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Cell Membrane Structure and Function

Molecular view of diffusion

This activity includes two hands-on experiments and numerous analysis and discussion questions to help students understand how the characteristics and organization of the molecules in the cell membrane result in the selective permeability of the cell membrane.

In the hands-on experiments, students first evaluate the selective permeability of a synthetic membrane and then observe how a layer of oil can be a barrier to diffusion of an aqueous solution.

Students answer analysis and discussion questions to learn how the phospholipid bilayer and membrane proteins play key roles in the cell membrane function of regulating what gets into and out of the cell. Topics covered include ions, polar and nonpolar molecules; simple diffusion through the phospholipid bilayer; facilitated diffusion through membrane proteins; and active transport by membrane proteins.

An optional additional page introduces exocytosis and endocytosis.

Download Student Handout: PDF format or Word format

Download Teacher Preparation Notes: PDF format or Word format

The Teacher Preparation Notes provide instructional suggestions and background information and explain how this activity is aligned with the Next Generation Science Standards.

We invite comments on this Hands-On Activity and the accompanying Teacher Preparation Notes, including suggestions for other teachers who are planning to use the activity, useful preparatory or follow-up activities, additional resources or any questions you have related to the activity, or a brief description of any problem you might have encountered. If you would prefer to send your comments or questions in a private message, please write Ingrid Waldron at iwaldron@sas.upenn.edu.

Comments

iwaldron's picture

2020 revision

We have revised the Student Handout to improve student understanding of the important concepts of how phospholipids and proteins work together to accomplish the functions of the cell membrane.
Ingrid

Serendip Visitor's picture

Is there an image of the

Is there an image of the procedure. I am confused on the bubble right on the surface scenario.

iwaldron's picture

dye on top of water or oil layered over water

The idea of the Procedure (part 2) on page 5 of the Student Handout is to put a very small amount of dye on top of water or oil layered over water and observe what happens. This figure shows the setup.

I hope that helps.

Ingrid

iwaldron's picture

2018 revision

The Student Handout has been entirely revised, with expanded explanations and questions concerning the molecular structure of cell membranes and how phospholipids and proteins combine to form the selectively permeable cell membrane. We have added a second experiment which demonstrates how a layer composed of nonpolar molecules can form a barrier to the diffusion of ions. Also, the Student Handout now includes a brief introduction to endocytosis and exocytosis.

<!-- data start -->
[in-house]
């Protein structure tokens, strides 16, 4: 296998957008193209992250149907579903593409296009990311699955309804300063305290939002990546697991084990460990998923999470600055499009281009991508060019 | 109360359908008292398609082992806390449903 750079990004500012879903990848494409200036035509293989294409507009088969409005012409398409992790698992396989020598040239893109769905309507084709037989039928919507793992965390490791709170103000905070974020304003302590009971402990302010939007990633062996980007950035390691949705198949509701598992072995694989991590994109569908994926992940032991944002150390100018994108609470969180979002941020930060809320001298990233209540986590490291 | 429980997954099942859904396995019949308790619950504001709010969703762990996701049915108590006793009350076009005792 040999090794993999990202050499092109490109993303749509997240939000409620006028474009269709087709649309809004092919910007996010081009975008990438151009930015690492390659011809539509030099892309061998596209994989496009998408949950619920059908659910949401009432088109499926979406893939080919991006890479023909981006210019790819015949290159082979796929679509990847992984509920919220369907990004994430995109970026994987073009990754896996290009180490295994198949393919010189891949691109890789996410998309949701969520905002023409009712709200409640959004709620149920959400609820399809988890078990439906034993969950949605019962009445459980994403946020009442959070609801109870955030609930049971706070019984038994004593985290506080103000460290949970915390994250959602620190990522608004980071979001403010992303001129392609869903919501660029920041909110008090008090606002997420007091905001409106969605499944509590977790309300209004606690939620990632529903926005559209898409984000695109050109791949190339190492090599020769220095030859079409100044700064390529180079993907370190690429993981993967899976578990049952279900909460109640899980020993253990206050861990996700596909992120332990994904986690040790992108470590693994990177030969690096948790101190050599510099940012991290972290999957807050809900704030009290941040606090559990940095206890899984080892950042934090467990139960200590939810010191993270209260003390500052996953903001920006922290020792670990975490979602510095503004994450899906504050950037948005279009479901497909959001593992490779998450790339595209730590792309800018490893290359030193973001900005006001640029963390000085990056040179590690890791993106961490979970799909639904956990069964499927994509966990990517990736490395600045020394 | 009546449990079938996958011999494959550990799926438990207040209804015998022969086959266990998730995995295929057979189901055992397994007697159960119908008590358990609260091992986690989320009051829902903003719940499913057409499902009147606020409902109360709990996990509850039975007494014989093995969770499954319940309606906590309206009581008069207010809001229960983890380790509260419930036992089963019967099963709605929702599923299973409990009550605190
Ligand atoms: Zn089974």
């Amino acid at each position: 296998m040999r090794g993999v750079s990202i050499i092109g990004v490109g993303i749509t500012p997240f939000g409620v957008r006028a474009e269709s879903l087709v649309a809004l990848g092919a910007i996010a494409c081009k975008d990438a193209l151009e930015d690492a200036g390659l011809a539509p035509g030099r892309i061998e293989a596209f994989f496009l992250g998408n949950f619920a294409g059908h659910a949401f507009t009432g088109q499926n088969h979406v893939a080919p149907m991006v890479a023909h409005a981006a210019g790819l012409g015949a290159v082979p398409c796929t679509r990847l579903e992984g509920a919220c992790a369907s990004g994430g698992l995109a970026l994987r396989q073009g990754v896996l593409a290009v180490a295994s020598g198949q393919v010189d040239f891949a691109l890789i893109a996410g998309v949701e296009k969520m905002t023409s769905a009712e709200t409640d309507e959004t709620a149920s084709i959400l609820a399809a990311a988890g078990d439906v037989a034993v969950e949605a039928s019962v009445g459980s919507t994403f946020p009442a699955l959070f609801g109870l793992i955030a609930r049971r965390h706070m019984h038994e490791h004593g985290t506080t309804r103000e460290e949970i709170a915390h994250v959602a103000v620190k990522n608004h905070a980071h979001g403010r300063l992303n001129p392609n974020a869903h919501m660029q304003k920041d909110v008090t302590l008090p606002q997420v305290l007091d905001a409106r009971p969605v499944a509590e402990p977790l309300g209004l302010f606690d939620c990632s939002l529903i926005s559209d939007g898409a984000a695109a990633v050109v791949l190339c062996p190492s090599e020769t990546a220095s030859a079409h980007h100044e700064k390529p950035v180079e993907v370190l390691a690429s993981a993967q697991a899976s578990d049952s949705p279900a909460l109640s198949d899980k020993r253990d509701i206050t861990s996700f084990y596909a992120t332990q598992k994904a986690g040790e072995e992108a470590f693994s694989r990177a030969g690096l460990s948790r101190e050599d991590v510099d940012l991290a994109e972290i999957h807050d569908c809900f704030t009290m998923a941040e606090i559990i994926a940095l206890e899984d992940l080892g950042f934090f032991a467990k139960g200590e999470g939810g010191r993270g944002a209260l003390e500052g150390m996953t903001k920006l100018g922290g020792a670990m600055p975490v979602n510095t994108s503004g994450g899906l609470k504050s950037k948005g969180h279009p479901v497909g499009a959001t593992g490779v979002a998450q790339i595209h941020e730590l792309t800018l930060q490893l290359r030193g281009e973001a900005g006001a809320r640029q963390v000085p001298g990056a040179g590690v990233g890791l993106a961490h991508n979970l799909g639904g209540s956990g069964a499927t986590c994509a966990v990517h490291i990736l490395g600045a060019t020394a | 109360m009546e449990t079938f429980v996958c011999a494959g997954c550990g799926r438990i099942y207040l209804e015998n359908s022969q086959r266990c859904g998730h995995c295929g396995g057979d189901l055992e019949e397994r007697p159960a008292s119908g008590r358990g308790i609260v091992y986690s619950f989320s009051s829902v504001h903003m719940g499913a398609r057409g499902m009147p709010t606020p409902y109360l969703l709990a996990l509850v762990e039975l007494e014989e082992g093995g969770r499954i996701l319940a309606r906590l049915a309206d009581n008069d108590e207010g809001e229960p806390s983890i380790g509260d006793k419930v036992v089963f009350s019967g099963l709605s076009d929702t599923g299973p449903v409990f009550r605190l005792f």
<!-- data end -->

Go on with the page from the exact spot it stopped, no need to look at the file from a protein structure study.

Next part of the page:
Serendip Visitor's picture

Student handout

Can you give me a possible answers of the student handouts because our class is debating of our experiment's results.

iwaldron's picture

Answers

Please see the Teacher Preparation Notes to find instructions about how to get an answer key.

Ingrid Waldron

Susan Gingold's picture

Movement/decomposition of IKI

When the bag of starch solution is placed in the beaker of water/IKI, we are wondering if:
1) the IKI moves in AND out of the bag?
2) the water moves in AND out of the bag?
2) if the beaker is left out for several hours (or overnight), the bag becomes very dark whereas the solution in the beaker becomes clear. Is this because all the IKI diffuses in or because of photo-decomposition?

Thank you

iwaldron's picture

Interpreting Experimental Results

Thanks for your questions. Any molecule or ion that can cross the dialysis tubing in one direction can also cross in the other direction. We have observed that, over time, the solution in the beaker becomes much lighter as more of the iodine diffuses into the bag. In our experience the solution does not become entirely clear. Iodine-iodide (KI) solution is less stable in light, but I wouldn’t expect it to break down that rapidly (http://www.onboces.org/safety/msds/S/Scholar%20Chemical/Iodine-Iodide_KI_Solution_355.00.pdf).

Ingrid

iwaldron's picture

2015 revision

The Student Handout has been streamlined for maximum efficiency of student learning and understanding the most important points. The Teacher Preparation Notes have also been updated.

iwaldron's picture

2014 revisions

The revised Student Handout includes clarified instructions for the experimental procedure and improved explanations and questions concerning membrane structure, osmosis, and the use of models to improve understanding of transport across cell membranes. The revised Teacher Preparation Notes clarify the instructions for the experimental procedure.

iwaldron's picture

2011 revision

The Student Handout has been streamlined and the questions have been focused on the topic of diffusion across a selectively permeable membrane.

iwaldron's picture

2009 revision

 

The major change is the addition to the Teacher Preparation Notes of two ways to modify the activity: (1) to focus on osmosis specifically or (2) to help students develop a more sophisticated understanding of how molecules move across biological membranes.

 

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